Exploring the complex pathways among specific types of technology, self-reported sleep duration and body mass index in UK adolescents

T. Arora, S. Hussain, K. B. Hubert Lam, G. Lily Yao, G. Neil Thomas, Shahrad Taheri

Research output: Contribution to journalArticle

47 Citations (Scopus)

Abstract

Objective:To examine the independent associations between sleep duration, four technology types (computer use, mobile telephones, TV viewing and video gaming) and body mass index (BMI) z-score. We propose a theoretical path model showing direct effects of four technology types on BMI z-score and sleep duration as well as the indirect effects of each technology on BMI z-score while considering sleep duration as a mediator.Methods:Consenting adolescents (n=632; 63.9% girls, aged 11-18 years) were recruited to the Midlands Adolescent Schools sleep Education Study. The School Sleep Habits Survey (SSHS) and Technology Use Questionnaire (TUQ) were administered. Objective measures of height (cm) and weight (kg) were obtained for BMI z-score calculation.Results: Weekday use of all technology types was significantly associated with reduced weekday sleep duration after adjustment (β (computer use)=-0.38, P<0.01; β (mobile telephone)=-0.27, P<0.01; β (TV viewing)=-0.35, P<0.01; and β (video gaming)=-0.39, P<0.01). Use of all technology types, with the exception of mobile telephones, was significantly associated with increased BMI z-score after adjustment (β (computer use)=0.26, P<0.01; β (TV viewing)=0.31, P<0.01; and β (video gaming)=0.40, P<0.01). Our path model shows that weekday sleep duration was significantly and negatively associated with BMI z-score (β=-0.40, P<0.01).Conclusion: Weekday sleep duration potentially mediates the effects of some technologies on BMI z-score. If confirmed, improving sleep through better management of technology use could be an achievable intervention for attenuating obesity.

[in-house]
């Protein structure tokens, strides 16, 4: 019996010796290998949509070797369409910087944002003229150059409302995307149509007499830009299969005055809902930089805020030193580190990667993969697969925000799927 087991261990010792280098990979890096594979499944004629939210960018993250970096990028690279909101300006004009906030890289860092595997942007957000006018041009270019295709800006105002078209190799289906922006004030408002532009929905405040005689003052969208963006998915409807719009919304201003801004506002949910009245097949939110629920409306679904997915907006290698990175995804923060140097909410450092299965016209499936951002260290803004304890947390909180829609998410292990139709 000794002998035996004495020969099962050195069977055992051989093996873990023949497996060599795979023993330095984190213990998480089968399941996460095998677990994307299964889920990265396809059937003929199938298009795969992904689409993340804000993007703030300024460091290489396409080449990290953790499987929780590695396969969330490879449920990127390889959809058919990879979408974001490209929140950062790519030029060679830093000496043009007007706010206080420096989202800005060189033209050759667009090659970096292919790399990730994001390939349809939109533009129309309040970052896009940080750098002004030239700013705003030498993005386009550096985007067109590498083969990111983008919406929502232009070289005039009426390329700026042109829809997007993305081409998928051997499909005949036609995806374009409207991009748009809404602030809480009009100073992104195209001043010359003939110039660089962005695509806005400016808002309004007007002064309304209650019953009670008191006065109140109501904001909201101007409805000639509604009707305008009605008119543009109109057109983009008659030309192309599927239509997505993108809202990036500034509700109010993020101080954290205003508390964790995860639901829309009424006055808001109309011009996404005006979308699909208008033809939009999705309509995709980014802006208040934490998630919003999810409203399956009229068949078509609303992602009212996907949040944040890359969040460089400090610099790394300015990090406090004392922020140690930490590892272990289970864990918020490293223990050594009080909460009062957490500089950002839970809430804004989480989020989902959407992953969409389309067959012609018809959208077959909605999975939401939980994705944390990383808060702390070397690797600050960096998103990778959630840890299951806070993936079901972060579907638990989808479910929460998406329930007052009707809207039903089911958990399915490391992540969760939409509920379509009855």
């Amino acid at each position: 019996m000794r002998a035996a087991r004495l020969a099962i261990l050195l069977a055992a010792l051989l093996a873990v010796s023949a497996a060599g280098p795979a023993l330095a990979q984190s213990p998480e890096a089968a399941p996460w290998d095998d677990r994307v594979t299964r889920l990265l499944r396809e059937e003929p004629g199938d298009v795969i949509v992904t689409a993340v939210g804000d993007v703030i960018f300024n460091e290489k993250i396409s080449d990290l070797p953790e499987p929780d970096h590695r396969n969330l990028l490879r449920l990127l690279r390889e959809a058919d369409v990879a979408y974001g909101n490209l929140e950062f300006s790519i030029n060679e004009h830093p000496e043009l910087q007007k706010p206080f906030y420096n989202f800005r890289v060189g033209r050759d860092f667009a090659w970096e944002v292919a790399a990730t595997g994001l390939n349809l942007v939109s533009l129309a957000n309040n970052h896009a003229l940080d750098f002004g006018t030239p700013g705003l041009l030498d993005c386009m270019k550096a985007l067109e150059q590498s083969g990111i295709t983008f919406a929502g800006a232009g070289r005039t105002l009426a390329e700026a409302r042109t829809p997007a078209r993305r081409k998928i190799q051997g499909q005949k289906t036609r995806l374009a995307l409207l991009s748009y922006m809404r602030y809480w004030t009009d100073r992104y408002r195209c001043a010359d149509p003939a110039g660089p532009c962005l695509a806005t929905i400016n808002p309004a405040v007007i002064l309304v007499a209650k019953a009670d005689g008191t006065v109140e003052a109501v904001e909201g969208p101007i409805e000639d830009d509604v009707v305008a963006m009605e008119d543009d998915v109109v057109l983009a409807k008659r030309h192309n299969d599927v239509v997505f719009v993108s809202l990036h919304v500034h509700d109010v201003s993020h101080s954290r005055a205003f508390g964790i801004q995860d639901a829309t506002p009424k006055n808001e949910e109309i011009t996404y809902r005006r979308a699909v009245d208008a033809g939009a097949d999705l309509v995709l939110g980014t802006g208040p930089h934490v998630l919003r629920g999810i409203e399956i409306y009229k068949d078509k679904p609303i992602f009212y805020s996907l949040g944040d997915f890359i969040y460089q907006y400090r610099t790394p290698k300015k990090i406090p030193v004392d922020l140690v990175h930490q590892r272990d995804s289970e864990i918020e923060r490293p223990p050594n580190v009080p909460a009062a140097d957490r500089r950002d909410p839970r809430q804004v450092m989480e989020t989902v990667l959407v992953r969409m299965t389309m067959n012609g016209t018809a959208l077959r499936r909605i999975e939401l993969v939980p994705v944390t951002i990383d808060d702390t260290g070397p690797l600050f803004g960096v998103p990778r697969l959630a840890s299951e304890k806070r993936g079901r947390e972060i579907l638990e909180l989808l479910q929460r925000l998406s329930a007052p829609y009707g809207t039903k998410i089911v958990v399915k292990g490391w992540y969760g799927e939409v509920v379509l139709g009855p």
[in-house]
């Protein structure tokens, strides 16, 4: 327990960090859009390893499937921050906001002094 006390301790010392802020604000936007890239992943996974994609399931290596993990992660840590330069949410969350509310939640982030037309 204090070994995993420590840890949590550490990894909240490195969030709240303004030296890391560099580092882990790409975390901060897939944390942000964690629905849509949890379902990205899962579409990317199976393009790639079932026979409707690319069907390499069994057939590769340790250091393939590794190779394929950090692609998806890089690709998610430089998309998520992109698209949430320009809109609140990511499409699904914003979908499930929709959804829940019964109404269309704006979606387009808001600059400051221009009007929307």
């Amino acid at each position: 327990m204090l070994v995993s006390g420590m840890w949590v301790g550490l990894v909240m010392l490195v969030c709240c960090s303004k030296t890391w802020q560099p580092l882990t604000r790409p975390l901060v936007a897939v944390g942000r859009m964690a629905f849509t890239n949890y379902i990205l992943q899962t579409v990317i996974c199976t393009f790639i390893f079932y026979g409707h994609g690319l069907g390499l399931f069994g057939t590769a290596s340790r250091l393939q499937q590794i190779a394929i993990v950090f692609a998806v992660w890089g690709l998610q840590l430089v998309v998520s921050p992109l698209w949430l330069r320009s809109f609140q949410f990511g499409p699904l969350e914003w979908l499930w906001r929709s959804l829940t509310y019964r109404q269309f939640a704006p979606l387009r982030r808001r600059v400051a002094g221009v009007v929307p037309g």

Original languageEnglish
Pages (from-to)1254-1260
Number of pages7
JournalInternational Journal of Obesity
Volume37
Issue number9
DOIs
Publication statusPublished - Sep 2013
Externally publishedYes

    Fingerprint

Keywords

  • Adolescence
  • sleep
  • technology use

ASJC Scopus subject areas

  • Medicine (miscellaneous)
  • Nutrition and Dietetics
  • Endocrinology, Diabetes and Metabolism

Cite this